Continue reading: Pretty Persuasion Review

Die, Mommie, Die Review


Excellent
Charles Busch loves the movies. More specifically, he loves the grand dames of classic American cinema. He loves them so much that he likes to dress up like them and retell their best stories with campy humor. Just try to count the movies from which he has borrowed bits and pieces to build Die, Mommie, Die, and try to count the actresses he channels. You'll notice bits of Bette Davis, Joan Crawford, Jane Wyman, Rosalind Russell, and even Susan Hayward's memorable Helen Lawson from Valley of the Dolls.

The movies? Sunset Boulevard; Hush, Hush, Sweet Charlotte; Whatever Happened to Baby Jane?; Bette Davis's spooky/nutty 1964 thriller Dead Ringer; and every picture directed by Douglas Sirk are just a few of Busch's touchstones.

Continue reading: Die, Mommie, Die Review

Pretty Persuasion Review


Unbearable

Like some sketch-comedy Frankenstein monster made from the cutting-room entrails of "Clueless," "The Opposite of Sex," "To Die For," "Election" and "Heathers," the puerile social satire "Pretty Persuasion" is stinging only insomuch as its unsophisticated wit and overwhelming smugness are painful to sit through.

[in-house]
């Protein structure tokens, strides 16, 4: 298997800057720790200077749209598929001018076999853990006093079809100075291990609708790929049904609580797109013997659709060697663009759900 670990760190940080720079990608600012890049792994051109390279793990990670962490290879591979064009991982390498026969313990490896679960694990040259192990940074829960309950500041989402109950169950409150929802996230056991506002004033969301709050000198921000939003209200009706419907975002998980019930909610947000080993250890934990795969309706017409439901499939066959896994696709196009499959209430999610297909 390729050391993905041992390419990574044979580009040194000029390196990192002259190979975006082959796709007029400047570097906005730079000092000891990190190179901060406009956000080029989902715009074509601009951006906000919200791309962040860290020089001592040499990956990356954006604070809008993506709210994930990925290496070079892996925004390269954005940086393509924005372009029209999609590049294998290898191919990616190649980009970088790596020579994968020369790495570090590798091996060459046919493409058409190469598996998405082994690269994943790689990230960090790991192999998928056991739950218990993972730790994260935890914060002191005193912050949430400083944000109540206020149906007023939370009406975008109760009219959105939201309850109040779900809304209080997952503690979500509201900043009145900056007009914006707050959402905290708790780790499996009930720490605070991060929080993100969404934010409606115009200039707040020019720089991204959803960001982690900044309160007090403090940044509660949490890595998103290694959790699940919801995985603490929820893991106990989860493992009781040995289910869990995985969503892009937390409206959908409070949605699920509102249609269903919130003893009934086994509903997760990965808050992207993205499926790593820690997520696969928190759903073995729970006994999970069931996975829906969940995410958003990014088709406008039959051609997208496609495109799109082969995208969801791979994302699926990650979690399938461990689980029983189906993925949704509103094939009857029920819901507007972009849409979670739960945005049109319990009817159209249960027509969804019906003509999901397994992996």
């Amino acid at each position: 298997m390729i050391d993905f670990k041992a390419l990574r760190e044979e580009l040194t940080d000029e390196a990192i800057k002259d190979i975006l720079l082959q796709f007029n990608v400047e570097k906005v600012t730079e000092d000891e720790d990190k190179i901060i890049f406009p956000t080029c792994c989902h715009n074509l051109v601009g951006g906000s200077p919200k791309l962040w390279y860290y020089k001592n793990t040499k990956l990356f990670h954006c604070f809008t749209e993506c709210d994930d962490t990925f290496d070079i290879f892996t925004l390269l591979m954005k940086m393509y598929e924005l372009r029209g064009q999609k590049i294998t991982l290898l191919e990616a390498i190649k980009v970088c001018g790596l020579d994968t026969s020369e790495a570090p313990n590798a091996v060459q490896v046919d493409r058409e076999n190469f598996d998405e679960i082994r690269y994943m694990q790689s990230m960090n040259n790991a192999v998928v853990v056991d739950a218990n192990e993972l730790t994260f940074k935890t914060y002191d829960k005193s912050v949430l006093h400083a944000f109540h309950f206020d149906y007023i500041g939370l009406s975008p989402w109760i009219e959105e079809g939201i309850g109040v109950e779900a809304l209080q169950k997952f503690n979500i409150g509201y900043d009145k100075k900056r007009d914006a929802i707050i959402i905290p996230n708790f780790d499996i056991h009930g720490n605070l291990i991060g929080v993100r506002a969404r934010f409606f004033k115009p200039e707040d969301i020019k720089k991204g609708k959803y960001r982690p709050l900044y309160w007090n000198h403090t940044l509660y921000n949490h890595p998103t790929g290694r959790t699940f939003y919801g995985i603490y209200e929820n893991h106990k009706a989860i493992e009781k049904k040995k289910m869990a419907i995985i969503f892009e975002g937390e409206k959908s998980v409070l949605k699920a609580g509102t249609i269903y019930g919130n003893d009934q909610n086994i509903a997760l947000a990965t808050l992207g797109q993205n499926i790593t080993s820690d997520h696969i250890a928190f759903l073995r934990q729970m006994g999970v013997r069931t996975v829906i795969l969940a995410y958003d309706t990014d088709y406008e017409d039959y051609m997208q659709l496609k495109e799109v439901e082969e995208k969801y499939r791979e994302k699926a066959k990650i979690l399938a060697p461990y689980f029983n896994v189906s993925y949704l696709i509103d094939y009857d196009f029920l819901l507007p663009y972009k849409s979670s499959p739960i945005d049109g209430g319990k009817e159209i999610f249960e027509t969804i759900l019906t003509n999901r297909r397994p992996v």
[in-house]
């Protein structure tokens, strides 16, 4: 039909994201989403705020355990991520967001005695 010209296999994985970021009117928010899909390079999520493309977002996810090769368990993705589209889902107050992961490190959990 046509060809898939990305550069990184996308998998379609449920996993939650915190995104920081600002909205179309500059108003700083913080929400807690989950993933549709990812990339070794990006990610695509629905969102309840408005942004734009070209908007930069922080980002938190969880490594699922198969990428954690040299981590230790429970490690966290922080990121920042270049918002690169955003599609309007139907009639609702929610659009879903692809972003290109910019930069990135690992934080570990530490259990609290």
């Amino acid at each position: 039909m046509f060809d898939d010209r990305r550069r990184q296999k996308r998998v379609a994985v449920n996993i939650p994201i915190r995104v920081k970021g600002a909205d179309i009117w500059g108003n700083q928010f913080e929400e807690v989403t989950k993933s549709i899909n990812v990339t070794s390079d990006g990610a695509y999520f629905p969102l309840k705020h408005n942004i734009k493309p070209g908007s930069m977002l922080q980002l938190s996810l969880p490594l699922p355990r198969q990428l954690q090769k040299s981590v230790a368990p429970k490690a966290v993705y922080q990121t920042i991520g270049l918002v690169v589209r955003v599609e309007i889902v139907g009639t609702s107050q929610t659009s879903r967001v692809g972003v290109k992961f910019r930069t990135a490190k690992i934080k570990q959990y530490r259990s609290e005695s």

Writer Skander Halim and director Marcos Siega clearly watched all these movies before cranking out this disingenuous dark comedy about a manipulative, 15-year-old private-school tart (Evan Rachel Wood) who accuses a teacher (Ron Livingston) of sexual harassment just to get famous. But they didn't learn a thing from those droll, original pictures about sardonic nuance or creating a feeling of camaraderie towards an unsympathetic anti-heroine.

Wood ("Thirteen"), in a rudimentary role far beneath her proven talent, never shies away from the dangerously sharp edges of Beverly Hills brat Kimberly Joyce, who takes down her two best friends (and fellow accusers), an ambitious TV reporter (Jane Krakowski) and her father's business in her pursuit of her 15 minutes. But there's no wicked delight to be had in her machinations, which are so transparently premeditated that all the other characters in the movie (detectives, judges and lawyers included) have to be certifiable morons in order to advance the plot.

Continue reading: Pretty Persuasion Review